4K/Blu-Ray Review: THE LOST BOYS Has Never Looked Better

Joel Schumacher’s ’80s classic vampire comedy-horror gets the premium 4K/Blu treatment

Antlers here, there, and everywhere.

For the last 34 years, the National Film Preservation Board (NFPB) selects 25 films for preservation in the National Film Registry, each one to their historical, cultural and aesthetic contributions to American cinema. Totaling 850 separate films, the registry has yet to include the 1987 release of Joel Schumacher’s (Phone Booth, Falling Down, Flatliners) vampire-teen thriller, The Lost Boys. It’s an oversight the NFPB should correct in the near future. Until then, however, fans, serious, casual, and otherwise, will have to find some measure of comfort in the release of The Lost Boys on 4K, a premium upgrade that highlights The Lost Boys at its visual and aural best and with time on its side, hopefully serve as a reminder of why The Lost Boys has remained a standout element of popular ’80s mass entertainment and why it’ll remain a home viewing mainstay for the next 35 years.

The Lost Boys primarily centers on Michael and Sam Emerson, Jason Patric and the late Corey Haim, respectively, teen brothers new to the coastal California town of Santa Carla (actually, Santa Cruz), along with their newly divorced mother, Lucy (Dianne Wiest). With options nonexistent, Lucy has pulled up stakes (so to speak) and moved her two sons to live with her eccentric, taxidermy-obsessed father (Barnard Hughes), on the outskirts of town. A rebel without a cause or pause, Michael favors the white t-shirt, blue jeans, and black leather jacket while the younger Sam prefers loose, colorful shirts, bubble baths, and comic books. In short, he’s a pre-libidinal teen. Sex and sexual desire are the furthest thing from his mind.

A merry-go-round … with vampires.

On the surface, Michael and Sam are as different from each other as biological brothers could be, though The Lost Boys keeps any conflict between the brothers to a slow, background simmer, instead bringing them together once an outside, existential threat, a local, motorcycle-riding gang that just happen to double as the central vampire threat to Michael, Sam, and a whole host of fortunate and unfortunate side characters. Led by the spiky-haired, impulsively insolent, anti-authoritarian David (Kiefer Sutherland), the vampire gang all but rule Santa Carla’s boardwalk after the sun has gone down, causing minor amounts of property damage, harassing tourists, and/or occasionally feeding on the local wildlife.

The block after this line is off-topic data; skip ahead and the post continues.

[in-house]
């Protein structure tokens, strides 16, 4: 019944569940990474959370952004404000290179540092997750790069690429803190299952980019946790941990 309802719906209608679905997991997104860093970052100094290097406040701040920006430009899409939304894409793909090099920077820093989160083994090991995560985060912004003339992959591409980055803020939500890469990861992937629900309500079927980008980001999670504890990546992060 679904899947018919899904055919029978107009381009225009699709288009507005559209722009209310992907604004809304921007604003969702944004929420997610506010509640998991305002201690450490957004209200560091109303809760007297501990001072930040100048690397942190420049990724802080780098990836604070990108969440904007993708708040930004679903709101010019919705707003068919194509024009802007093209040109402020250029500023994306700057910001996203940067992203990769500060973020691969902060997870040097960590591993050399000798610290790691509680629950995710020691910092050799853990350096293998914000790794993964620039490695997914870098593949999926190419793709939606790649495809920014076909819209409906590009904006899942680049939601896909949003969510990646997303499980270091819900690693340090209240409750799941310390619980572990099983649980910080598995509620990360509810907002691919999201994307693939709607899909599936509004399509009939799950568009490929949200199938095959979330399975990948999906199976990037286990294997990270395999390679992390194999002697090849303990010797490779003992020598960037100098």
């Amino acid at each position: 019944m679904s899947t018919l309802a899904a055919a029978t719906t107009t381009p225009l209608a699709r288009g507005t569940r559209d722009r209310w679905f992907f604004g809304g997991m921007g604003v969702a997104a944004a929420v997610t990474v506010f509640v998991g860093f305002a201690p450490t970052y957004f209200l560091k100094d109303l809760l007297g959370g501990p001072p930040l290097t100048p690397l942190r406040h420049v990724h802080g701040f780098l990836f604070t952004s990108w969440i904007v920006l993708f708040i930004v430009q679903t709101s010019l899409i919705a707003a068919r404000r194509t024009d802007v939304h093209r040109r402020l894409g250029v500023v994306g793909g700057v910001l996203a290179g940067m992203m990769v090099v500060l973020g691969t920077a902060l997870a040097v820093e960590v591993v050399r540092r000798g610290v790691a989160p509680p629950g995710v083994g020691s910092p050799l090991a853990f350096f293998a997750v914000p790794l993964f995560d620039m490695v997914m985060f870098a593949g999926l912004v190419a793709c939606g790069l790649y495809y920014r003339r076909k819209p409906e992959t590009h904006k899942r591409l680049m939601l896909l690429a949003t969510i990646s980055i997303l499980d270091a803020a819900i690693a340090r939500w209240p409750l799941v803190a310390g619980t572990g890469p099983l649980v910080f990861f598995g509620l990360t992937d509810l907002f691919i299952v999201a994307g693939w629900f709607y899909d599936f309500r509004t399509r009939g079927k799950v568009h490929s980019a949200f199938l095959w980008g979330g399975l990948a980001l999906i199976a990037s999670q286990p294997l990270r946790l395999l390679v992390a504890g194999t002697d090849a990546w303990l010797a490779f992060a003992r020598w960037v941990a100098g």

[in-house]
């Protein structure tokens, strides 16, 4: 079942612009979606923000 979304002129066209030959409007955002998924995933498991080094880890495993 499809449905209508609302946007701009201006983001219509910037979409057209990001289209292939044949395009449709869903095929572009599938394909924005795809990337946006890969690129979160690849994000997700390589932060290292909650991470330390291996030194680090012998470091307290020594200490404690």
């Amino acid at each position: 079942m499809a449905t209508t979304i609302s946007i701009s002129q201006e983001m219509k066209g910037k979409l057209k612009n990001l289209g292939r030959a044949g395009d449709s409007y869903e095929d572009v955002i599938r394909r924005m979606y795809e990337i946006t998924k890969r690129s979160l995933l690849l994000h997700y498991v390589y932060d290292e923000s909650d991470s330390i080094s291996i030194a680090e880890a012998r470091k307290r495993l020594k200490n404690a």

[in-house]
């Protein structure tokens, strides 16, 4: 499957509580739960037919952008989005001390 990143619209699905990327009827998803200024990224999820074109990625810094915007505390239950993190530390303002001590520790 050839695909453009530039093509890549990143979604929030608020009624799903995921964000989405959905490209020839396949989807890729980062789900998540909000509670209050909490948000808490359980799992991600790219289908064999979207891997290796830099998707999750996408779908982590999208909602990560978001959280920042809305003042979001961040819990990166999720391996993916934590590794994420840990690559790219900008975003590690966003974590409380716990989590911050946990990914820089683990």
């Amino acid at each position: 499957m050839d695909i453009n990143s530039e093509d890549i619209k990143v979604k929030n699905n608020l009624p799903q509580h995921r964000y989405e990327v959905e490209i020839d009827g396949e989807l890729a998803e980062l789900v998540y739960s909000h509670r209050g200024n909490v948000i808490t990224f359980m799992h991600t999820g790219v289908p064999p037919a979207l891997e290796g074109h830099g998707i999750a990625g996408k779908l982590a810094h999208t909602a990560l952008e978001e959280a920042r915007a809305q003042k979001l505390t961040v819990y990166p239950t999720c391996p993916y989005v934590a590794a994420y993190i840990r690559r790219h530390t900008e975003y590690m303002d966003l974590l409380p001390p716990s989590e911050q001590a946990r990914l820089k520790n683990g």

Michael and David’s paths cross at a free music concert on the boardwalk that features over-emphatic, muscled sax player and part-time singer Tim Capello (“I Want To Believe”) predictably shot and edited ’80s music video-style. It’s at the boardwalk concert that Michael spots Star (Jami Gertz). For Michael, it might not be love at first sight, but it’s certainly teenage lust, plunging Michael and his overactive libido into a film-long conflict between Michael, Sam, and later, the Frog Brothers, Edgar (Corey Feldman) and Alan (Jamison Newlander), on one side of the human-vampire divide, and David his glam-rock, cave-dwelling vampire gang on the other, all while the rest of Santa Carla and indifferent law enforcement continue to go about their daily and nightly business. Despite the missing person notices plastered all over town, they do little to dampen the party-all-the-time atmosphere typical of the boardwalk.

It’s been a long strange trip from there to here.

For some, The Lost Boys probably looks like just another random attempt to capitalize on the profitable turn by movie studios towards the surface-deep interests of ’80s teen audiences (i.e., themselves). Due, however, to a seemingly alchemical mix of familiar and unfamiliar story elements, identifiable, reality-adjacent characters, and supremely self-aware performances, the result qualifies as something of a minor miracle. Throw in super-slick, music video-style visuals, and a hit-heavy soundtrack, and The Lost Boys remains never less than watchable and more often than not, a wonderfully quote-worthy, engaging piece of pop entertainment.

Not surprisingly, the studio-mandated a key decision to prioritize humor over horror. The scares in The Lost Boys never rise above the minimal or the sporadic (Schumacher rarely shows the vampires in attack mode and when he does, he cuts away quickly). That’s less a hindrance or a problem, however, than it appears at first glance. Intentionally or not, it makes The Lost Boys the perfect gateway for anyone looking to take their first, tentative dip into ’80s horror-comedy.


  • Audio Commentary by Director Joel Schumacher
  • The Lost Boys: A Retrospective
  • Inside the Vampire’s Cave
  • Vamping Out: The Undead Creations of Greg Cannom
  • Haimster & Feldog: The Story of the 2 Coreys
  • Multi-Angle Video Commentary by Corey Haim, Corey Feldman and Jamison Newlander
  • A World of Vampires
  • The Lost Scenes
  • “Lost in the Shadows” Music Video by Lou Gramm
  • Theatrical Trailer

The Lost Boys is available to purchase in a 4K/Blu-Ray release from Warner Brothers.

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